Maryam Hamidi is a writer and actor born in Iran, raised in England and based in Scotland since she was 18. Living in Glasgow with her partner, 2 children and a dog, she’s currently writing for high end TV drama as well as developing her own projects.
Her first steps into the world of Screen were training as an actor at Queen Margaret University College and working on her career for ten years, including stints on the stage, but it was her time on River City that allowed her to build a strong TV network.
“I’d always had a passion for film and TV.” Maryam said. “I knew I wanted to reach broader and more diverse audiences than theatre can give access to”.
Maryam’s first break into writing came when she was selected for the inaugural Scottish Writer’s Development Programme funded through Screen Scotland and BBC with screenwriting jobs on CBeebies’ Molly & Mack and Lime’s Hollyoaks. She’s also written and directed short films Bahar through Short Circuit and Bloody Love through Scottish Film Talent Network for women filmmakers. Her proudest achievement is making this leap into writing and filmmaking whilst having young children.
“Juggling the early stages of torrential rejection, self-doubt and the precarity of the industry alongside parenting on a low income was a huge challenge”.
Still from Bahar, courtesy of Maryam Hamidi
Maryam credits being surrounded by a community of writers for her ability to grow and thrive in recent years. “I have a circle of professional playwright and screenwriter pals who I have built friendships with through various development programmes. I met Raisah Ahmed when we were both coaching on GMAC summer schools and she was a huge inspiration to me in finding my voice in this industry and continues to be a massive support whilst she’s also navigating her own exciting career”.
These connections of writer’s rooms replicate the collaborative experience of working in theatre and remedies what can often be a lonely journey, according to Maryam. “You will always, always learn more from working amongst others than working alone”.
As well as the benefits of hybrid working, Maryam points to a growing appetite for more Scotland-based writing talent and productions, as an advantage to basing herself here, alongside more investment from UK-wide broadcasters in Scotland.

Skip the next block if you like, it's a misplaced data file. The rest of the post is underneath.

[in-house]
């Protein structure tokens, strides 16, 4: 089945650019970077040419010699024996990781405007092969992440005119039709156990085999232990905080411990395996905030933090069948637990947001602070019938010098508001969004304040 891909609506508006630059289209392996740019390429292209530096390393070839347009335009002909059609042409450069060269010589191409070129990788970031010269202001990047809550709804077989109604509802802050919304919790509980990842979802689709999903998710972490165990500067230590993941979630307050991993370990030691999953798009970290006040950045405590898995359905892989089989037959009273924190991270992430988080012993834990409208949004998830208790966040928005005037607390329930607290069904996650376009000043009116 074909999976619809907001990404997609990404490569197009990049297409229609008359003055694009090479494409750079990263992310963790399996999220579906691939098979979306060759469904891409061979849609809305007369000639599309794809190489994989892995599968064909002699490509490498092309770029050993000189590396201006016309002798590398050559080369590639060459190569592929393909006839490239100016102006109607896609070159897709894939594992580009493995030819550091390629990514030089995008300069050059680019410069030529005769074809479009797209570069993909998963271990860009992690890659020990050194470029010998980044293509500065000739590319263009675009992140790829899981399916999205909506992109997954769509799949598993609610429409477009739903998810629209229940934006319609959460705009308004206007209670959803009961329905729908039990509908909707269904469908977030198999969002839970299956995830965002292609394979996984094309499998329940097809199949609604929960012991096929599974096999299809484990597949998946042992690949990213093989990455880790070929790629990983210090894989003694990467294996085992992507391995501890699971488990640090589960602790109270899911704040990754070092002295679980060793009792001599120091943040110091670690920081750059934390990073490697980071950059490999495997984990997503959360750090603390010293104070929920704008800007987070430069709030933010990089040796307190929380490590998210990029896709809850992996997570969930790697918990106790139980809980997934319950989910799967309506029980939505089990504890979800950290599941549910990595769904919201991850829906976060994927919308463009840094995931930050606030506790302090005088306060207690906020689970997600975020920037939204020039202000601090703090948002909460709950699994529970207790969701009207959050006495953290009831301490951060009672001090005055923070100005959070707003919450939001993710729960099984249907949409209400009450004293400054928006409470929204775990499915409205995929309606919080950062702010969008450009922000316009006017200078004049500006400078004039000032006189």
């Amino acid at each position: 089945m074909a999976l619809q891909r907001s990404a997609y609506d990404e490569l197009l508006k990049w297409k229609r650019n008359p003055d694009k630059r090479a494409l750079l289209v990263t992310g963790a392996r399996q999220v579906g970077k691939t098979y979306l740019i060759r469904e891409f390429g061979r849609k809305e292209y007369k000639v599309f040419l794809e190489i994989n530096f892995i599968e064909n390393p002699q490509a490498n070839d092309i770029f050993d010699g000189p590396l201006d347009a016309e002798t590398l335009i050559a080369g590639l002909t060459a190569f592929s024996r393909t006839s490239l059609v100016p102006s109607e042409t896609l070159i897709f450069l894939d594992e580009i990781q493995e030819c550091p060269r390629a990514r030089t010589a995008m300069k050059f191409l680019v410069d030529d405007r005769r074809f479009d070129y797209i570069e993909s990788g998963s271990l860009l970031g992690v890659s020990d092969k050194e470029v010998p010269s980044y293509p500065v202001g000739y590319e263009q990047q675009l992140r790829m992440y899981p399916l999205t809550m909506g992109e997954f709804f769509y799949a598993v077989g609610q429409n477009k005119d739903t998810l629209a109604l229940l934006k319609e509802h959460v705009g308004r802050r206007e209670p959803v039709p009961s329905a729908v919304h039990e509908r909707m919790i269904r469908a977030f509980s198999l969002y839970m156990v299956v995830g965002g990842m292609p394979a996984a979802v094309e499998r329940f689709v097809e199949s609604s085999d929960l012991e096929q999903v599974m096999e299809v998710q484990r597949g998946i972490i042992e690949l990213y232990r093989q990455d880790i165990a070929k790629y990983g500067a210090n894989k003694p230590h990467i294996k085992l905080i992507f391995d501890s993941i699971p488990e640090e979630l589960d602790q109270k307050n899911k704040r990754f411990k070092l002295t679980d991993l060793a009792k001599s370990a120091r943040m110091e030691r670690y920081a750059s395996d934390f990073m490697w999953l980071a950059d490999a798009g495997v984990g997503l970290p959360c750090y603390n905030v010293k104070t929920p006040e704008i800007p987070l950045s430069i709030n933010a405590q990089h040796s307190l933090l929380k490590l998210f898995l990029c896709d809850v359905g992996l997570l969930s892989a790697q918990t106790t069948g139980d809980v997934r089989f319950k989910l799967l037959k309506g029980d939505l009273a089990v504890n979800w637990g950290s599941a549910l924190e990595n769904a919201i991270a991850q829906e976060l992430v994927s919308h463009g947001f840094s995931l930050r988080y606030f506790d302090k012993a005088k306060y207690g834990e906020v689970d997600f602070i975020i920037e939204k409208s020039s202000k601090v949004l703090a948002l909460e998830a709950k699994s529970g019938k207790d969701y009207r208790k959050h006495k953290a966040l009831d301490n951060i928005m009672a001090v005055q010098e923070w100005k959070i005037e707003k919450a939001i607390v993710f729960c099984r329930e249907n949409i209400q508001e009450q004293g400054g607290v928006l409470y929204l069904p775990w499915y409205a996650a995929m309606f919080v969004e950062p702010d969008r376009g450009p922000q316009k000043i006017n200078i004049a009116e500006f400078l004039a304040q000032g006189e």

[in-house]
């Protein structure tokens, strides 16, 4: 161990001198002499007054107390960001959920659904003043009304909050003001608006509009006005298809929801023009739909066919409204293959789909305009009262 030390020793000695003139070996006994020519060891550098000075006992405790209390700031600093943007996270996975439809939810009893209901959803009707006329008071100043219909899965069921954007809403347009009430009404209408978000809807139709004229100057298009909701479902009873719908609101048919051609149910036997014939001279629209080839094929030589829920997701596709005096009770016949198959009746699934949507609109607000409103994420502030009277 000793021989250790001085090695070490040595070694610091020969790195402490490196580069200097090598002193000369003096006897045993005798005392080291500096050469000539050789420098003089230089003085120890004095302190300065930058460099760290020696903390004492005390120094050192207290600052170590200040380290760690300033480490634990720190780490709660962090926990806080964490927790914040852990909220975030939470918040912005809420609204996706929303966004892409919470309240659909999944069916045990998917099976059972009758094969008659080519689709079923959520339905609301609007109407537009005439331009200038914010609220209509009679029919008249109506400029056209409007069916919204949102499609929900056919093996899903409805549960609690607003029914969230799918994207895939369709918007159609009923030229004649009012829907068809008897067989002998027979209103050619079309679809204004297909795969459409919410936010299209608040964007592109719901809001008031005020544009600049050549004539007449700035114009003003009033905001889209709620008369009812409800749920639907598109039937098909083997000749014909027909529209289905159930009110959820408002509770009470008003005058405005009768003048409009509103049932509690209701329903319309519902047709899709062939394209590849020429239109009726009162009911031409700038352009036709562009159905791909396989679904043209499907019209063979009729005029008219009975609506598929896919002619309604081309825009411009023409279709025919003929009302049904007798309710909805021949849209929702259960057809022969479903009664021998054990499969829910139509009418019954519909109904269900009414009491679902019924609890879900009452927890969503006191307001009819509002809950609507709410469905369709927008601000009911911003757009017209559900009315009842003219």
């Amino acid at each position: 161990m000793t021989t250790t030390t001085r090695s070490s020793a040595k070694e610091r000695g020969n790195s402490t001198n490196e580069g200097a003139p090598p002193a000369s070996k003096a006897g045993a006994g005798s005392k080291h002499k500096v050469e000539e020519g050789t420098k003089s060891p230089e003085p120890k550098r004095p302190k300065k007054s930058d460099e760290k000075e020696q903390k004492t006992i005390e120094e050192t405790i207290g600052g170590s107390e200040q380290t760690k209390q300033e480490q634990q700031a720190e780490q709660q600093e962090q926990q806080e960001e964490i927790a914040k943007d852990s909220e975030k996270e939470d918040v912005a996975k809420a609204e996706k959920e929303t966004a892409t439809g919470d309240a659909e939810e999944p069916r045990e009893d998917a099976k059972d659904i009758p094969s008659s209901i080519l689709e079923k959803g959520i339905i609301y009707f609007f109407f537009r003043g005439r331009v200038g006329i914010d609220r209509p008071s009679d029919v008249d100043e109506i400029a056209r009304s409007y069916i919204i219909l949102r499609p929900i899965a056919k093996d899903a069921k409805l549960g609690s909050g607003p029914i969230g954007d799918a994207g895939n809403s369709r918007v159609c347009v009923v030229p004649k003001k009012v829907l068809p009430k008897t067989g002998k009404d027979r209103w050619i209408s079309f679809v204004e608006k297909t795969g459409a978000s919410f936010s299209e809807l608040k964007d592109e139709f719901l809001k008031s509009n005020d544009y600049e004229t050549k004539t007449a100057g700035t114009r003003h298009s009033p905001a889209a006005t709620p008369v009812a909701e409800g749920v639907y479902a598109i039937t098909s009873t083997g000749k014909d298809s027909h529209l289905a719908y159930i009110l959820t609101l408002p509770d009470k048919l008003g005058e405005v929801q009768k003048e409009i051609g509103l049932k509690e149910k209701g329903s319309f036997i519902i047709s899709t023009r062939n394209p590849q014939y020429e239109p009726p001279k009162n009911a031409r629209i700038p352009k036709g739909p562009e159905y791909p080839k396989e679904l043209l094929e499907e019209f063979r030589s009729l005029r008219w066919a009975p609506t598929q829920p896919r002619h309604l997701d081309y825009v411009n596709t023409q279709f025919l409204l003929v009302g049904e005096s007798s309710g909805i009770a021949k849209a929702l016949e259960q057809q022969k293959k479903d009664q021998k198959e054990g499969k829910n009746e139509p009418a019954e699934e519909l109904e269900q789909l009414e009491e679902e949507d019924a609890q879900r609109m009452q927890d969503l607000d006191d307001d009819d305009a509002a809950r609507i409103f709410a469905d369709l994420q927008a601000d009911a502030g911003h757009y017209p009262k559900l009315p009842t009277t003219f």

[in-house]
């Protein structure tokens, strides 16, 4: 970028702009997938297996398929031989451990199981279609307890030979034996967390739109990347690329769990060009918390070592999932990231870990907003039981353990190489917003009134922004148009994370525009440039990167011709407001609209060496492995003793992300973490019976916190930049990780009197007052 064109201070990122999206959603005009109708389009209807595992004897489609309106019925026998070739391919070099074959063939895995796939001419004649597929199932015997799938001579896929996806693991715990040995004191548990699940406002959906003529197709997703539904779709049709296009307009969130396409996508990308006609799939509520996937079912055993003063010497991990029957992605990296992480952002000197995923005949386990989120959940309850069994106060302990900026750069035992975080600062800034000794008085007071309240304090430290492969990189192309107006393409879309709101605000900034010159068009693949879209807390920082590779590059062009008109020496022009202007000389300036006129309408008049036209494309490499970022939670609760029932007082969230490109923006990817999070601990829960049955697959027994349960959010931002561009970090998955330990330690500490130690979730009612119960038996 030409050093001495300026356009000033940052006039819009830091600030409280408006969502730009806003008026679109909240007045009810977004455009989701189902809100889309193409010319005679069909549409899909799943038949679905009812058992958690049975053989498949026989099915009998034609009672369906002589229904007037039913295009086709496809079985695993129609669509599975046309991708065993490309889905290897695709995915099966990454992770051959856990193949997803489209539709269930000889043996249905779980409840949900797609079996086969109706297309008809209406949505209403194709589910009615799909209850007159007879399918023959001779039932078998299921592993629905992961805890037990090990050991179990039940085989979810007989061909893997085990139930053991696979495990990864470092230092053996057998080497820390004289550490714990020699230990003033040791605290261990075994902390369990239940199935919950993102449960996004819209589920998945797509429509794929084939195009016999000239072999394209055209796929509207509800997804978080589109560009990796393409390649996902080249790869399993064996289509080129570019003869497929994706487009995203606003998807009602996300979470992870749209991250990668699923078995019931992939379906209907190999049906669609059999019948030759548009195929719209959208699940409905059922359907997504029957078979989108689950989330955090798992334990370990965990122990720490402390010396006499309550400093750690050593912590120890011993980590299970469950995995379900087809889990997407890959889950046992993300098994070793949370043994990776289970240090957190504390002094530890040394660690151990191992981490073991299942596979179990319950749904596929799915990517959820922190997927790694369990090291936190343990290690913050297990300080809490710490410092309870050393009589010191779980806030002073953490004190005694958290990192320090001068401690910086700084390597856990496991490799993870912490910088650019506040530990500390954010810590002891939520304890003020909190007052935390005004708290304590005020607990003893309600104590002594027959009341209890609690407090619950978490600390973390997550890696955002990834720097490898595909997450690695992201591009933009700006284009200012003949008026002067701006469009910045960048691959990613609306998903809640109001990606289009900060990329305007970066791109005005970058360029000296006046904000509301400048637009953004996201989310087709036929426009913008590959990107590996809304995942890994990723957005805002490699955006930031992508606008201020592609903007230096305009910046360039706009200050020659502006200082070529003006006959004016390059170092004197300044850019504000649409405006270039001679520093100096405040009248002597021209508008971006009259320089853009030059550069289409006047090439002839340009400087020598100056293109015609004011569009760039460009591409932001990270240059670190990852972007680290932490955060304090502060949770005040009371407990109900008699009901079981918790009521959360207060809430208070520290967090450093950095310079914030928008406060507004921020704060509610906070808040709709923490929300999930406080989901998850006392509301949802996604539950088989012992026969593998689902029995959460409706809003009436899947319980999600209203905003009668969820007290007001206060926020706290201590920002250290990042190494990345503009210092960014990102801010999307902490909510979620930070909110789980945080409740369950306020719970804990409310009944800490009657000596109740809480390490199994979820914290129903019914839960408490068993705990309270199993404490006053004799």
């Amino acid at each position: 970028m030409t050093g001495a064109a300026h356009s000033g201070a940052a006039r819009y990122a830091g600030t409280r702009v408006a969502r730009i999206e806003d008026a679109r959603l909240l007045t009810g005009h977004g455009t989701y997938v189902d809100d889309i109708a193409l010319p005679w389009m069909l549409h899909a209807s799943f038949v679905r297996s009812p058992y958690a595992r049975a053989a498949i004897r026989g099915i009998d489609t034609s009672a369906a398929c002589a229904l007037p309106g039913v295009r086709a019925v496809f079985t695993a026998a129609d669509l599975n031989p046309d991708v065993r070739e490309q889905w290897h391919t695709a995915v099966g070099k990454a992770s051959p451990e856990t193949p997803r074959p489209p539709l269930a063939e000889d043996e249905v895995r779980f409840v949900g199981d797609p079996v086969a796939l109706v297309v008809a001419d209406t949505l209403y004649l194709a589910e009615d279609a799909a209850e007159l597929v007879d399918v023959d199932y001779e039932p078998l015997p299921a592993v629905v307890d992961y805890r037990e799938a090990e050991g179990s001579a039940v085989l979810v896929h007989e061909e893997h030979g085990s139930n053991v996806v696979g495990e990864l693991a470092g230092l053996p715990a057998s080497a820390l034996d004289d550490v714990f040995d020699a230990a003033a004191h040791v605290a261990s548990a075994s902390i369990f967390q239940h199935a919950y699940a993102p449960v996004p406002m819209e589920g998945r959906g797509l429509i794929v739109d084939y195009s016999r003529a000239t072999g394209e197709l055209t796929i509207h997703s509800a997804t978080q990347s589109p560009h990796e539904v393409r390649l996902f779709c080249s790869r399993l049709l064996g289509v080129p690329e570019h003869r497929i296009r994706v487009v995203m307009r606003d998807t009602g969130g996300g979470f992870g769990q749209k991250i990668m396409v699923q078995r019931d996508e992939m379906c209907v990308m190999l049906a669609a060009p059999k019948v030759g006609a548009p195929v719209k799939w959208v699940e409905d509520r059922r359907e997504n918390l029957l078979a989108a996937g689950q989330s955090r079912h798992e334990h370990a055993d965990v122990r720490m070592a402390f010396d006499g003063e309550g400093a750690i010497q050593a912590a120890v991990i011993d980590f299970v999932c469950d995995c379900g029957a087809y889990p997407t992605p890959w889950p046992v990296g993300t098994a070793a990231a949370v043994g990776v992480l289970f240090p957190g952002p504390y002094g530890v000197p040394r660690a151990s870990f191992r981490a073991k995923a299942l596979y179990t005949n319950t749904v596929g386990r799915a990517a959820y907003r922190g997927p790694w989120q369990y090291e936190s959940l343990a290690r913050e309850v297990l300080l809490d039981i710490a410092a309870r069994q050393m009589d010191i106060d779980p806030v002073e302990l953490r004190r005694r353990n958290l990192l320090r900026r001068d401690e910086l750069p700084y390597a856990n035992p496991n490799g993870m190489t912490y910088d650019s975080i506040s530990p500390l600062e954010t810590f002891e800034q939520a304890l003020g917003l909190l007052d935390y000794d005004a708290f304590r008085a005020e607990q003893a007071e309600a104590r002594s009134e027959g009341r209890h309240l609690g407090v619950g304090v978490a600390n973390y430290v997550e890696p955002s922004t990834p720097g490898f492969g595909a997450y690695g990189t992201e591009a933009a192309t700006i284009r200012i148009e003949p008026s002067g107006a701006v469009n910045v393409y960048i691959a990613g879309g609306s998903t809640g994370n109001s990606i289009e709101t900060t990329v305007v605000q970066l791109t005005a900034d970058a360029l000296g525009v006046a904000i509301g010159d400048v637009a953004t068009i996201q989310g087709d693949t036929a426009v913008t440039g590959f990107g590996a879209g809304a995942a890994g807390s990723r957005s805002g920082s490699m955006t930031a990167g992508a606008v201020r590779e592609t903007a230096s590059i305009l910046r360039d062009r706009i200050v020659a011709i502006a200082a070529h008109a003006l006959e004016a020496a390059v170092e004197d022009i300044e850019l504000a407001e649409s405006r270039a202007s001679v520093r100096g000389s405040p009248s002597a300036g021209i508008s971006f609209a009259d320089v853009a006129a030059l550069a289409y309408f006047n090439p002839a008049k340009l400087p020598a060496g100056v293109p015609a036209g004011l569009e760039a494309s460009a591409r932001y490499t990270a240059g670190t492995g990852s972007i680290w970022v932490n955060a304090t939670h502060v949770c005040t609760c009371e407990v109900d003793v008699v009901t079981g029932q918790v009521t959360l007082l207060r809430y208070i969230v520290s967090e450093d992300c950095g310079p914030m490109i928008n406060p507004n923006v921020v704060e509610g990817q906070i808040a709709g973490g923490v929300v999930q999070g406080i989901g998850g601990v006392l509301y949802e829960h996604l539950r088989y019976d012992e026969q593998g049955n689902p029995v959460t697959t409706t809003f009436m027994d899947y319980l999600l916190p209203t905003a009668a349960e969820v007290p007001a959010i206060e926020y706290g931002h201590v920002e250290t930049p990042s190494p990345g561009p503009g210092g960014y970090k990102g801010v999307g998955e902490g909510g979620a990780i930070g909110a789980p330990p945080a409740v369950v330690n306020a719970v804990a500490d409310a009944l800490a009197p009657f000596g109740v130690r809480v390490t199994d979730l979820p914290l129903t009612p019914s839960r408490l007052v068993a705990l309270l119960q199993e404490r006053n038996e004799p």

“The wealth and diversity of talent here is pretty awesome and whilst I do think there is a lag here in terms of under-represented talent finding a sustainable path - it feels like we’re perhaps moving beyond tokenised representation into truly trusting diverse talent”.
This doesn’t come without its challenges though as Maryam cites shifts in audience expectations for stories, AI, broadcaster budgets and streaming as hurdles for writers and how they’re valued, saying “now is the time to have those up-front conversations about our value and the unmatchable nuance and rigour of our work as writers”.
Her solution lies in the home-grown talent of Scotland, telling authentic and original stories. “We need bolder productions that say something new to Scottish and global audiences”.
Leading by example, Maryam is developing some interesting genre-bent TV dramas with Scottish based indies that bring together elements of horror, supernaturalism and folklore, as well as working with Sky and Carnival on another project and has written one episode of World Production & BBC Scotland’s VIGIL series 2.
Maryam’s lasting message is that the way is often winding and to trust in your ambition. Mentorship, bursary support and structured programme opportunities are integral to tackle the very real financial and social barriers. When in doubt, reach out to relevant organisations for advice and access requirements.
“...this industry is filled with people who are playful, open and empathetic”.
Header image: Photography by Kevin J Thomson